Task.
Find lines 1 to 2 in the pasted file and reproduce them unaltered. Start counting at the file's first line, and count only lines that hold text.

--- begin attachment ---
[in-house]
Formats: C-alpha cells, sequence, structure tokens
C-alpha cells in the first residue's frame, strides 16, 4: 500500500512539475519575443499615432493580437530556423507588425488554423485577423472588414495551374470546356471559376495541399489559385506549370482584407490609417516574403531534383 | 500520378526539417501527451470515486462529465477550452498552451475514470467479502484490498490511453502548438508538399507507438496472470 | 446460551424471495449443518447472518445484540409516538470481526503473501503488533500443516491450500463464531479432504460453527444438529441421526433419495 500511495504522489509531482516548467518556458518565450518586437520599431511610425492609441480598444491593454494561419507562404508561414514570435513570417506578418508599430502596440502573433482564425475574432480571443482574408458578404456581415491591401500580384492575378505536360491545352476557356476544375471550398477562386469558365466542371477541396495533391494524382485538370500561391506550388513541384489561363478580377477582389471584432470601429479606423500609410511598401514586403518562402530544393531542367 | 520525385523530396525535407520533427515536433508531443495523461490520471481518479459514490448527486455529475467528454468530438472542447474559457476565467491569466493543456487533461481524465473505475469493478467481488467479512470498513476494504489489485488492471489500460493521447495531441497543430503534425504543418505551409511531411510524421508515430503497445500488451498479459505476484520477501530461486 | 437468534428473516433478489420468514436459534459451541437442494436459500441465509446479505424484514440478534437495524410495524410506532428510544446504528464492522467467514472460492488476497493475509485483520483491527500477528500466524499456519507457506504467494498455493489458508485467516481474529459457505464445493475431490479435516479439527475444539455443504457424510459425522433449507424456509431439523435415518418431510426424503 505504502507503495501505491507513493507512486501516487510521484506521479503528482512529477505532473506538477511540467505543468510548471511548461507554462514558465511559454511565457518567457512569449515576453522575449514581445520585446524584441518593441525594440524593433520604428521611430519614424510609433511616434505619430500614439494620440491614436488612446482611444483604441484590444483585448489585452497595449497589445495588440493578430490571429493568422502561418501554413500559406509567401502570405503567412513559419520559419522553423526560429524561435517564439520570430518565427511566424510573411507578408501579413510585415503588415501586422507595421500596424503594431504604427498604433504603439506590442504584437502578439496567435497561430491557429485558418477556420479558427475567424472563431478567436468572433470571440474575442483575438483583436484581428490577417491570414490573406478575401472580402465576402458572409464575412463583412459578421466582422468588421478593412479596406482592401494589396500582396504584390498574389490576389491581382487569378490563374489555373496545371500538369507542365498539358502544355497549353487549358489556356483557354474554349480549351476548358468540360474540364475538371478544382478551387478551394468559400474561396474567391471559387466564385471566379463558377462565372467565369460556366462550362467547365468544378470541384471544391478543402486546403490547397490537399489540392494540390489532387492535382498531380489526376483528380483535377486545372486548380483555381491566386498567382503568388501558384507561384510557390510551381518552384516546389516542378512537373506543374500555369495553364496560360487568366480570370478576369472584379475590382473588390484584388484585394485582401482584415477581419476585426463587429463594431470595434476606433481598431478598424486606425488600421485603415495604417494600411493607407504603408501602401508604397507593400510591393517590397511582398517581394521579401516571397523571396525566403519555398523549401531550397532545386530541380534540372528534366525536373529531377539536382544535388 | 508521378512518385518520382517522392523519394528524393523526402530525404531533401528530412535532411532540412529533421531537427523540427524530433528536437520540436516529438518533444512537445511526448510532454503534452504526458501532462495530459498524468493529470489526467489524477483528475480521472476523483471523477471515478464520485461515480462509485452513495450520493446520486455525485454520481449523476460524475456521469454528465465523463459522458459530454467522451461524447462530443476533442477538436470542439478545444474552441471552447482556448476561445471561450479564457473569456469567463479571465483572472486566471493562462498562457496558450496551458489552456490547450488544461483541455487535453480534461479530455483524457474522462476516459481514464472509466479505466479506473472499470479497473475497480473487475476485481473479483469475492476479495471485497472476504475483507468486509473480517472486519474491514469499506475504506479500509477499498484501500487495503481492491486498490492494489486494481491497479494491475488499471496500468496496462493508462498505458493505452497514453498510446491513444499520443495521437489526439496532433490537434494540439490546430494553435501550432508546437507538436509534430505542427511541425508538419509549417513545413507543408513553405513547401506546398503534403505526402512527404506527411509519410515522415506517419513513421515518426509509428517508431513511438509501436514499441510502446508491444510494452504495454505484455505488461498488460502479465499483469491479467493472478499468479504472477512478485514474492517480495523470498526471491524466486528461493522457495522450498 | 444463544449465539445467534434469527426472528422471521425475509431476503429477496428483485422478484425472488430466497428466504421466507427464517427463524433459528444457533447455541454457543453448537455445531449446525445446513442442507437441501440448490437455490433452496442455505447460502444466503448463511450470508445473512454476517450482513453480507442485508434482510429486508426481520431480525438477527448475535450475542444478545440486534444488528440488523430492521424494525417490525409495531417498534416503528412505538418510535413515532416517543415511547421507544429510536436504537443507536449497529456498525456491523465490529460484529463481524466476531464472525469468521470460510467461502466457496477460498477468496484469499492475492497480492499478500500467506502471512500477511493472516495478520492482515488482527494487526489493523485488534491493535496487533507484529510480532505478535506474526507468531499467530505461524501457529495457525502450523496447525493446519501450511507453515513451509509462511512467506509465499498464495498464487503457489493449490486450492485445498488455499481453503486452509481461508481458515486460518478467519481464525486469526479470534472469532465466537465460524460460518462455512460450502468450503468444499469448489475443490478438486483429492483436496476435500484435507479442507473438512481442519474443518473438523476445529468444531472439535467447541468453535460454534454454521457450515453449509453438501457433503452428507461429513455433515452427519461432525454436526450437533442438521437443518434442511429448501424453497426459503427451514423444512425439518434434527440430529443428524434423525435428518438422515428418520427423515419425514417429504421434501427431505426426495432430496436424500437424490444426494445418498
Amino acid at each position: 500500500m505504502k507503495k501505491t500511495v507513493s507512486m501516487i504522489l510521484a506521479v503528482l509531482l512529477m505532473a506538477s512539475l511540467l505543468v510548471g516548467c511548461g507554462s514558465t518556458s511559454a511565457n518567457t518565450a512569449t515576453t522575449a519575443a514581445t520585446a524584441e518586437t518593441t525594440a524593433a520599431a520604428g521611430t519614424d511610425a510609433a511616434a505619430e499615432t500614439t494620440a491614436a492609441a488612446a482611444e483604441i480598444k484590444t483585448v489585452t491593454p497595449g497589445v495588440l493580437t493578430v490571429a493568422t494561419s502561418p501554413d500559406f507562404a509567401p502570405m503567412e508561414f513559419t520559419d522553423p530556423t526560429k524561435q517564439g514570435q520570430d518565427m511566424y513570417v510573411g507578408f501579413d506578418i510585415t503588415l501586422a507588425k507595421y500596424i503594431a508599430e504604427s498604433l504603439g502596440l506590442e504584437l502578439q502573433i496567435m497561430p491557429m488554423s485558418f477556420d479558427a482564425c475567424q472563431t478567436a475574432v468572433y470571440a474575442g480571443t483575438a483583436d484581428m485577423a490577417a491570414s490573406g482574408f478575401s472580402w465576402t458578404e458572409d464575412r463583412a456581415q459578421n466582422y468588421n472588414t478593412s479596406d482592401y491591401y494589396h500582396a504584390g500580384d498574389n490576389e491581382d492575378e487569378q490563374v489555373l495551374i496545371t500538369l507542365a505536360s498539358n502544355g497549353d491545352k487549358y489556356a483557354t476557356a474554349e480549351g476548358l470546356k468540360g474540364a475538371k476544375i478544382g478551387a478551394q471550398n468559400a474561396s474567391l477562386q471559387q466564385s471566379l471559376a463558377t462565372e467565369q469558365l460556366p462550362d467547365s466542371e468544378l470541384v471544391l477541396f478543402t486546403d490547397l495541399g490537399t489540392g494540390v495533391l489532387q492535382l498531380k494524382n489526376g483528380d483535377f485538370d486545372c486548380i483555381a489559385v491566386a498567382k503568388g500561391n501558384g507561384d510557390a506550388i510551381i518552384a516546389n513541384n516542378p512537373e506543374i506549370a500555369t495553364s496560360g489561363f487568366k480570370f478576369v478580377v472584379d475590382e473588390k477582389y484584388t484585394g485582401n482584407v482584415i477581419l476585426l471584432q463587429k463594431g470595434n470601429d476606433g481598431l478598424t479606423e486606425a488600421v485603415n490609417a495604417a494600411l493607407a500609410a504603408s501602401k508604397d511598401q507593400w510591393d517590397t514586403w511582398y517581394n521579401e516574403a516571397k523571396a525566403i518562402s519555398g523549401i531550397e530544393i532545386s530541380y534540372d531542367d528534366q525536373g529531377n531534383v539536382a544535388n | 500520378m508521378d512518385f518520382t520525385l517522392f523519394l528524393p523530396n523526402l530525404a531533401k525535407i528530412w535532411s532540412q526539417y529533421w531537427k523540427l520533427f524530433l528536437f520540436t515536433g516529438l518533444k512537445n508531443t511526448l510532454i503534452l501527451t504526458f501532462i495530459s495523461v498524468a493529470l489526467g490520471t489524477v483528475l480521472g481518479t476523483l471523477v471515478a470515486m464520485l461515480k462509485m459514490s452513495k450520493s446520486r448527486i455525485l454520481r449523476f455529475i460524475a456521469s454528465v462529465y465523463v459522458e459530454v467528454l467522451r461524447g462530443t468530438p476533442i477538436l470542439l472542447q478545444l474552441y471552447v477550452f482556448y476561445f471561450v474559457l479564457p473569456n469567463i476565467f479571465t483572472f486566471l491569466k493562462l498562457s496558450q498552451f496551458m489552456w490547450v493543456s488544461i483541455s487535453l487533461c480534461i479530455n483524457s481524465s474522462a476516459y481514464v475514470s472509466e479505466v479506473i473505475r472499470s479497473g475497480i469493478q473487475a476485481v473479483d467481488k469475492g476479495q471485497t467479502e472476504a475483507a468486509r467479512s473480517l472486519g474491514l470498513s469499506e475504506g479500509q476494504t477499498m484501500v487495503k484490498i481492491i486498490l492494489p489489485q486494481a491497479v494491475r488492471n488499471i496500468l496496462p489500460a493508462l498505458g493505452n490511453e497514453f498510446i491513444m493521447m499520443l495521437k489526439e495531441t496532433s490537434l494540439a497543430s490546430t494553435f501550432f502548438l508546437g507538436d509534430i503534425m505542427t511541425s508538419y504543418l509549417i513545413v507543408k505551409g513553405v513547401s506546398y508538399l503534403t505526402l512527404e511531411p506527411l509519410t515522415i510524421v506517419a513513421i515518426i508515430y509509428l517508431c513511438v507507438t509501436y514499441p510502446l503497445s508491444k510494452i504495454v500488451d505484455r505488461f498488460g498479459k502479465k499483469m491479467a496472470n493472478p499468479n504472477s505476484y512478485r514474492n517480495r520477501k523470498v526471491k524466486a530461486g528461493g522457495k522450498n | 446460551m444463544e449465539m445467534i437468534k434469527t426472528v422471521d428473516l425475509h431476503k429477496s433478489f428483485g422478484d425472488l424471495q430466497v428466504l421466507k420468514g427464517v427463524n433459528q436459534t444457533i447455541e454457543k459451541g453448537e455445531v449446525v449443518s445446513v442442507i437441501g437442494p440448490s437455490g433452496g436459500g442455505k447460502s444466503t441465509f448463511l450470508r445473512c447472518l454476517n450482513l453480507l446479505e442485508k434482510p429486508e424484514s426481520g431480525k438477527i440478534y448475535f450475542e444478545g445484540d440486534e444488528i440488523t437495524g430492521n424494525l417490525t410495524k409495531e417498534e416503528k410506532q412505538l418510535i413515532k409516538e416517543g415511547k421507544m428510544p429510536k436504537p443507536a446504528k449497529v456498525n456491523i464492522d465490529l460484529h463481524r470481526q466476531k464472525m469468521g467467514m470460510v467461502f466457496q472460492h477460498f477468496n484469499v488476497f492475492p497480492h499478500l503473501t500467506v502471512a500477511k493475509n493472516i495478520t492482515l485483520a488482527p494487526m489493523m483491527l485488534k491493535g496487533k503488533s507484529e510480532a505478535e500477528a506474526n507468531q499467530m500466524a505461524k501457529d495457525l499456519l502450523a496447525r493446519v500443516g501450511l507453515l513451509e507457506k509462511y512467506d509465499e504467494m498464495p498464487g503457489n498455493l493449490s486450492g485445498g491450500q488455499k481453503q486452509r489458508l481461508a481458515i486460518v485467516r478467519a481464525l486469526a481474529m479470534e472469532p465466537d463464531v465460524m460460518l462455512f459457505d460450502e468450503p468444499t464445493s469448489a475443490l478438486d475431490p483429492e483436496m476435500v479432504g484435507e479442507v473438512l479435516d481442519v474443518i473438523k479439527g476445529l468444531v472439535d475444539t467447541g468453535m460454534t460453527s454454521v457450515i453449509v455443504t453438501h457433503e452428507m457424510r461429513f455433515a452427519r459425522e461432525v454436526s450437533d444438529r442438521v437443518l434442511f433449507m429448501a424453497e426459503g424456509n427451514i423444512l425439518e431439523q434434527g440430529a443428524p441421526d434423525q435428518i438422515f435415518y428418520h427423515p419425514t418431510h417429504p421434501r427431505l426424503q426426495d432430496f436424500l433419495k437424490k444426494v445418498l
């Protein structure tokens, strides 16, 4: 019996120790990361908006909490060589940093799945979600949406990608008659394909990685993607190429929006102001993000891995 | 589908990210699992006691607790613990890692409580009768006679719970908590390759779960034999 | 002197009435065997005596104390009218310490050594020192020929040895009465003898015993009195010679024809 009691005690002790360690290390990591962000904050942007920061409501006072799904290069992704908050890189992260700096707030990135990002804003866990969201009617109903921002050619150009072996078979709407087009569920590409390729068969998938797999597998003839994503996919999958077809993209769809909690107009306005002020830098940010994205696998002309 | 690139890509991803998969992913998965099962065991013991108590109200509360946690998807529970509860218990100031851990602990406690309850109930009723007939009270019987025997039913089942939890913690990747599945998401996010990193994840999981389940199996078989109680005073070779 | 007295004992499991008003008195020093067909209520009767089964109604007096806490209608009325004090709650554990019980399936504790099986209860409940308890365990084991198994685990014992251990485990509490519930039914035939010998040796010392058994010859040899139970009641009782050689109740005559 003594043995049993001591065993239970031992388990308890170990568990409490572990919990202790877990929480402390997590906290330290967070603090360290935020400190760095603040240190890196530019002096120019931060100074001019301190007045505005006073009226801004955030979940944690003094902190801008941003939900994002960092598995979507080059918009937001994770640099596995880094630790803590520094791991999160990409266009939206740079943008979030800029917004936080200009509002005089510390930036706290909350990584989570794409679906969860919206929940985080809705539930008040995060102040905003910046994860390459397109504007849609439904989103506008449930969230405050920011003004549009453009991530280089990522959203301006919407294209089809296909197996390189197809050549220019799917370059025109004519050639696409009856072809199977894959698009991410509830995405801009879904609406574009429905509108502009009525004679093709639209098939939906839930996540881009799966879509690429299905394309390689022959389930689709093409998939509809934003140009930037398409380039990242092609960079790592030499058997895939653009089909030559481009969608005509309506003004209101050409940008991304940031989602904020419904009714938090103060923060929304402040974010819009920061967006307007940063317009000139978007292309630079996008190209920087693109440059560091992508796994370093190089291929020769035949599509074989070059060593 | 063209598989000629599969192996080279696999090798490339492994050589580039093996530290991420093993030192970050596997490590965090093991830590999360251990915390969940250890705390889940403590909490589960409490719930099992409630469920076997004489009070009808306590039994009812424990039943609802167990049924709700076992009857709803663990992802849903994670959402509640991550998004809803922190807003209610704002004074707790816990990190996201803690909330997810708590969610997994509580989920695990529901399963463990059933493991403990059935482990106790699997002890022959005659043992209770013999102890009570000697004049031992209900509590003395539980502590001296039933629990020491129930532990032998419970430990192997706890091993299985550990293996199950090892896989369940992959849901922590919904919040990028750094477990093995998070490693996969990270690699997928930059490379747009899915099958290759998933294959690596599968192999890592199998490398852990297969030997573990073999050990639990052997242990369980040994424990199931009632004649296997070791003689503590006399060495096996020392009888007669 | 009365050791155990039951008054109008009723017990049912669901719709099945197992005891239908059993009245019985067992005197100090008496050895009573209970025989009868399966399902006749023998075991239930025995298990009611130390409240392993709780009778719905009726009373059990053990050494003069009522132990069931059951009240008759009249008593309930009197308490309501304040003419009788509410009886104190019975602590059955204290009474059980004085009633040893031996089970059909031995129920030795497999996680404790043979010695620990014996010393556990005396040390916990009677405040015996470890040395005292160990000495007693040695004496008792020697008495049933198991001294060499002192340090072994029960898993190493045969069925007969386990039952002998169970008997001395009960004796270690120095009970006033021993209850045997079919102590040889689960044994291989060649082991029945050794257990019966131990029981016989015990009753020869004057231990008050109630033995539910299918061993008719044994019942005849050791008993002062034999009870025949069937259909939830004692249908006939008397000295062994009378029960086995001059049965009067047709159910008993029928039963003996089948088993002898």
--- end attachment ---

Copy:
[in-house]
Formats: C-alpha cells, sequence, structure tokens